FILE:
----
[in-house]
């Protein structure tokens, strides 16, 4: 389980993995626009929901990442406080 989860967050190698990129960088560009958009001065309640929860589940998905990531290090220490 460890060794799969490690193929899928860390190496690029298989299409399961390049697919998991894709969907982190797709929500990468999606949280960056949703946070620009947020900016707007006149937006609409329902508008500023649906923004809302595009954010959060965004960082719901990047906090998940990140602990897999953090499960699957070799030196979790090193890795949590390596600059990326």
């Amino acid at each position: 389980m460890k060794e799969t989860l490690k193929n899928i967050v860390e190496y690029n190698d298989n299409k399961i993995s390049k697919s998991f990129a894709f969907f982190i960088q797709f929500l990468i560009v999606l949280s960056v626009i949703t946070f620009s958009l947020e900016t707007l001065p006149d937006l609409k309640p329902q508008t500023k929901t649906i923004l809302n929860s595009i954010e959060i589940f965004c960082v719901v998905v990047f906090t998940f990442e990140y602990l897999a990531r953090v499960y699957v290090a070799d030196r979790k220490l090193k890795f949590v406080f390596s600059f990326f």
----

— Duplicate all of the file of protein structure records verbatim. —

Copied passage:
[in-house]
């Protein structure tokens, strides 16, 4: 389980993995626009929901990442406080 989860967050190698990129960088560009958009001065309640929860589940998905990531290090220490 460890060794799969490690193929899928860390190496690029298989299409399961390049697919998991894709969907982190797709929500990468999606949280960056949703946070620009947020900016707007006149937006609409329902508008500023649906923004809302595009954010959060965004960082719901990047906090998940990140602990897999953090499960699957070799030196979790090193890795949590390596600059990326």
């Amino acid at each position: 389980m460890k060794e799969t989860l490690k193929n899928i967050v860390e190496y690029n190698d298989n299409k399961i993995s390049k697919s998991f990129a894709f969907f982190i960088q797709f929500l990468i560009v999606l949280s960056v626009i949703t946070f620009s958009l947020e900016t707007l001065p006149d937006l609409k309640p329902q508008t500023k929901t649906i923004l809302n929860s595009i954010e959060i589940f965004c960082v719901v998905v990047f906090t998940f990442e990140y602990l897999a990531r953090v499960y699957v290090a070799d030196r979790k220490l090193k890795f949590v406080f390596s600059f990326f």